What is your definition of success and do you feel you have achieved it?
For me, success is contentment and happiness. Once you reach that minimum level of contentment (minimum because humans always raise up the bar of what contentment means) and you are happy about the positioning of your life – I believe that you have achieved a certain level of success. This can manifest in different ways – financial stability, spiritual fulfilment, healthy relationships or career advancement. I am not sure if I have achieved my success but let me just say that if God were to take me – I would be okay with that because I have led a purposeful life that has broad happiness to me.
Share with us what else keeps you busy most days?
If it’s not academics, then it’s movies, my amazing partner and family and lots of new experiences. I am a sucker for new life experiences – whether it’s travel, eating new things, visiting museums and other interesting sites, dancing and meeting new people.
What is your vision for young South Africans in the future?
My vision is for more young South Africans to be actively involved in governance structures so that they lead the social and economic changes that our communities need. Like Zozibini Tunzi said, we need to take up more spaces. Young people have so much power, not in the future, but today. Involvement in governance is bigger than political participation and the more youth are aware of the changes they can bring to society the better.
From your experience, do you think the journey to social equality is attainable and what more needs to be done to achieve it?
Social equality is definitely attainable, but I think what we need to rather be aiming for is social equity. Regarding what needs to be done, this would require an entire policy paper but some of the things include mainstreaming our policies and programmes, investing in effective community implementation that is followed with sustainability and effective monitoring and evaluating processes, better accountability and transparency mechanisms to reduce corrupt activities and decentralisation of economic opportunities.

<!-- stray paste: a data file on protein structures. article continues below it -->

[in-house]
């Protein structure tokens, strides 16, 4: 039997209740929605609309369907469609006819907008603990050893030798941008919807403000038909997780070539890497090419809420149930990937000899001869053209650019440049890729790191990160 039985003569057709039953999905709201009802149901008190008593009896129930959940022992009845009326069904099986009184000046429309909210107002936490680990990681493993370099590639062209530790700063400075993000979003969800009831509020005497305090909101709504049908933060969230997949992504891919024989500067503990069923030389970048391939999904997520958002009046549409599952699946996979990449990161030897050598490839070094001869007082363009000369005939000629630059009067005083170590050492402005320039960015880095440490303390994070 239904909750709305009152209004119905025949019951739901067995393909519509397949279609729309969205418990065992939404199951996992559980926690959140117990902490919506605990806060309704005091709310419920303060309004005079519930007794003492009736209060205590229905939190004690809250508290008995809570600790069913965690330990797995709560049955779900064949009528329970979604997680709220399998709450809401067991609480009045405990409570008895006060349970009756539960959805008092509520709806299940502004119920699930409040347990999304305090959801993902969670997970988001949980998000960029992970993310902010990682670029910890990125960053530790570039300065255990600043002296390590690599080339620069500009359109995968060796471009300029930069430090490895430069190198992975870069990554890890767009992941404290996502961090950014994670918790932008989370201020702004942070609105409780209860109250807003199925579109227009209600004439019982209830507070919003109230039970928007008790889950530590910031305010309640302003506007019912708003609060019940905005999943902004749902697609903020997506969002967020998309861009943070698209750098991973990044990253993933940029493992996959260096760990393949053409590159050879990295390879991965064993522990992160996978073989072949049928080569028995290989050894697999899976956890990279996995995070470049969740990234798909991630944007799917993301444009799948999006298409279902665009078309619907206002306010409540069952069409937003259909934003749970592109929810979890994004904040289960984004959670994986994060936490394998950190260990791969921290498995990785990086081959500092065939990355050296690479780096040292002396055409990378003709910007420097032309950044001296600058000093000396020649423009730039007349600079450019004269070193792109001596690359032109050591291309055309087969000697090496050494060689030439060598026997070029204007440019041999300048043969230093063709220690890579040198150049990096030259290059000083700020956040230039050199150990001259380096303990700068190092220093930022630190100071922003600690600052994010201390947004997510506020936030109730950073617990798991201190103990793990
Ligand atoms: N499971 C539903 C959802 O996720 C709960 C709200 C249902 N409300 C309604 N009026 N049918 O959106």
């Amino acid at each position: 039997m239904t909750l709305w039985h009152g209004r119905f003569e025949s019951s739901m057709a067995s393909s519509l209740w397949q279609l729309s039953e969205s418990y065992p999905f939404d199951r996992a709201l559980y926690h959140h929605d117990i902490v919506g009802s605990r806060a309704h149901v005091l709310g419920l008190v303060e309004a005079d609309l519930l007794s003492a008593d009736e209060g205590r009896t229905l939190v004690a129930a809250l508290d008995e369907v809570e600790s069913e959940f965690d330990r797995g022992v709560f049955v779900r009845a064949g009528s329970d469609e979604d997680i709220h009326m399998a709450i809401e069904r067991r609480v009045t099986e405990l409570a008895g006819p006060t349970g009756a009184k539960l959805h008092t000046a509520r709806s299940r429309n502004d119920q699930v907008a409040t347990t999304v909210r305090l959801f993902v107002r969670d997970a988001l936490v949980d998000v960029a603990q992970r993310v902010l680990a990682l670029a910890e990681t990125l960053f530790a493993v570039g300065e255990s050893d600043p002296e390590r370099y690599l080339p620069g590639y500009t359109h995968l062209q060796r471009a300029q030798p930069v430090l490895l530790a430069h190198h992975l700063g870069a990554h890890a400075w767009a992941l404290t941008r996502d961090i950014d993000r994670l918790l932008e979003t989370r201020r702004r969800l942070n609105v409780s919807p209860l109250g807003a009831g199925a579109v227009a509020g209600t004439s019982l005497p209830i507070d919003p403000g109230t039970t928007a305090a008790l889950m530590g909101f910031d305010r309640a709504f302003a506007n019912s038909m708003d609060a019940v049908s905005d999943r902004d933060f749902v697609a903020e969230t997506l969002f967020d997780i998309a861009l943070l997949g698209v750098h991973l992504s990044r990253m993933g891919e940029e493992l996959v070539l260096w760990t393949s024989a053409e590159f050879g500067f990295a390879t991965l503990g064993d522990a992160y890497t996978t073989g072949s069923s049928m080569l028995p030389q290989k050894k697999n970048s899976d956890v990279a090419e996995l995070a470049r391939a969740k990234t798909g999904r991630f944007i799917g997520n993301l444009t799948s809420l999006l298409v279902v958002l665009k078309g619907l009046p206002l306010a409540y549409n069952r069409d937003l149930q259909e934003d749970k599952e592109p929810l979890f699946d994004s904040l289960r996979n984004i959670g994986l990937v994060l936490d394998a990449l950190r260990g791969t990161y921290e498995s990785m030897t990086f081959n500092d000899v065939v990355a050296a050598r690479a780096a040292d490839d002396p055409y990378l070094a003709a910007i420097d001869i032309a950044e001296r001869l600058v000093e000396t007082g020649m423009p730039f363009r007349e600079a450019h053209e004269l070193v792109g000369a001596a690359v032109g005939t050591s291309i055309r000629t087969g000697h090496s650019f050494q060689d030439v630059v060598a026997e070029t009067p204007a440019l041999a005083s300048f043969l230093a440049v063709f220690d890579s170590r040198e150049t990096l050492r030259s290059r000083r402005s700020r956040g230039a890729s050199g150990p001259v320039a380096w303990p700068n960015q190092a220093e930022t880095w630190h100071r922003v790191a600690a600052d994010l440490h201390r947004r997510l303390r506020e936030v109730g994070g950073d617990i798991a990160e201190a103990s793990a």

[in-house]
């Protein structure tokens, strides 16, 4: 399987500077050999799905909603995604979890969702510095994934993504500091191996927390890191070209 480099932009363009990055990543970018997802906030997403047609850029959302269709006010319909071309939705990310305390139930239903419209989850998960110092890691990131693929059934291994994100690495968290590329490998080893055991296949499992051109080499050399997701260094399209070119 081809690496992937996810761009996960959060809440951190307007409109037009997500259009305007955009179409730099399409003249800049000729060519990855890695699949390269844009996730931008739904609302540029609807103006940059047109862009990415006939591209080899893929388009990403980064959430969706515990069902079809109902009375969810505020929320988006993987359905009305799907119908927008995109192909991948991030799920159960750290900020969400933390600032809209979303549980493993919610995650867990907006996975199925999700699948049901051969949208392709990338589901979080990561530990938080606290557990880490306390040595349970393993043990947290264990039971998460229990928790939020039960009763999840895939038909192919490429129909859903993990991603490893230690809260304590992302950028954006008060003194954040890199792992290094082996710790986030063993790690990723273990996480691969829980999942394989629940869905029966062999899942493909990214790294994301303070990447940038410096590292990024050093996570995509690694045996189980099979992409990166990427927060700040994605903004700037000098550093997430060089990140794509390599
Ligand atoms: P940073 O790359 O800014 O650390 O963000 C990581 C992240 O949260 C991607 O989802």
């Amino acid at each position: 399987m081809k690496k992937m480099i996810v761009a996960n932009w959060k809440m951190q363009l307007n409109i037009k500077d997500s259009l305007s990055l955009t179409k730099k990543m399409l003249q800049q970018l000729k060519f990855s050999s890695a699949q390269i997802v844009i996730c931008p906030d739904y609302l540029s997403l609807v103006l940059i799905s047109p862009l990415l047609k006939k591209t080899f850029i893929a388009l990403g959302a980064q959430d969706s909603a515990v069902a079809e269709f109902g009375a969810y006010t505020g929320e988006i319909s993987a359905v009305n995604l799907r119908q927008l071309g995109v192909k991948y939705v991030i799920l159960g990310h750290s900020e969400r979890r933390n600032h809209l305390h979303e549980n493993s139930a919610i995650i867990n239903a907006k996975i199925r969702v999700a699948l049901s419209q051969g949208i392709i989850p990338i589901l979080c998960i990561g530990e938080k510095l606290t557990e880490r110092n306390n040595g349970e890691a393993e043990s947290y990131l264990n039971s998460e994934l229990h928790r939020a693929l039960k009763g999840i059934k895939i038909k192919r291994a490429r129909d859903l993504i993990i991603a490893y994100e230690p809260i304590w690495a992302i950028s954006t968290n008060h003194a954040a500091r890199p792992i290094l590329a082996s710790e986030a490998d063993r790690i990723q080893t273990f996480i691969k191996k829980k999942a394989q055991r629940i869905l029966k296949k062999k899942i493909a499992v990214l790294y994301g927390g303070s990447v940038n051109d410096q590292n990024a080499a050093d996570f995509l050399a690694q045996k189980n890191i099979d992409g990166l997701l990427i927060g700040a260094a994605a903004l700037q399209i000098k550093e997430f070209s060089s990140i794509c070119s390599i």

Lastly, what are your success tips for young people?
Invest in gaining knowledge (formal and informal) and voluntary experiences – I dedicated five years participating in learning programmes, studying policies and how governance structures work and volunteering on the ground to understand root experiences of our people. This is the only way you can bring value into the institutions by having knowledge and ground experiences.
Branding and positioning yourself is everything. Make it clear what you are all about through the conversations you have, your social media platforms and the affiliations you make. I recently rebranded all my social media platforms and it is pretty clear what I am all about. This also goes into being careful about the things you put out there – some of it will make it but others have the potential to break you.
Stand for something. I believe in God so I am all about finding your purpose and living by that. However, even if you do not believe in God – this applies. Life is about alignment – be greater for those who do not have the privileges that you do have and utilise the resources you have access to in order to impact the lives of others.
Finally, take care of yourself. If you are not okay in any way (mentally, emotionally, physically or spiritually) it cripples your ability to serve fully. Always prioritise you being okay in everything that you do.
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Image source: Mail and Guardian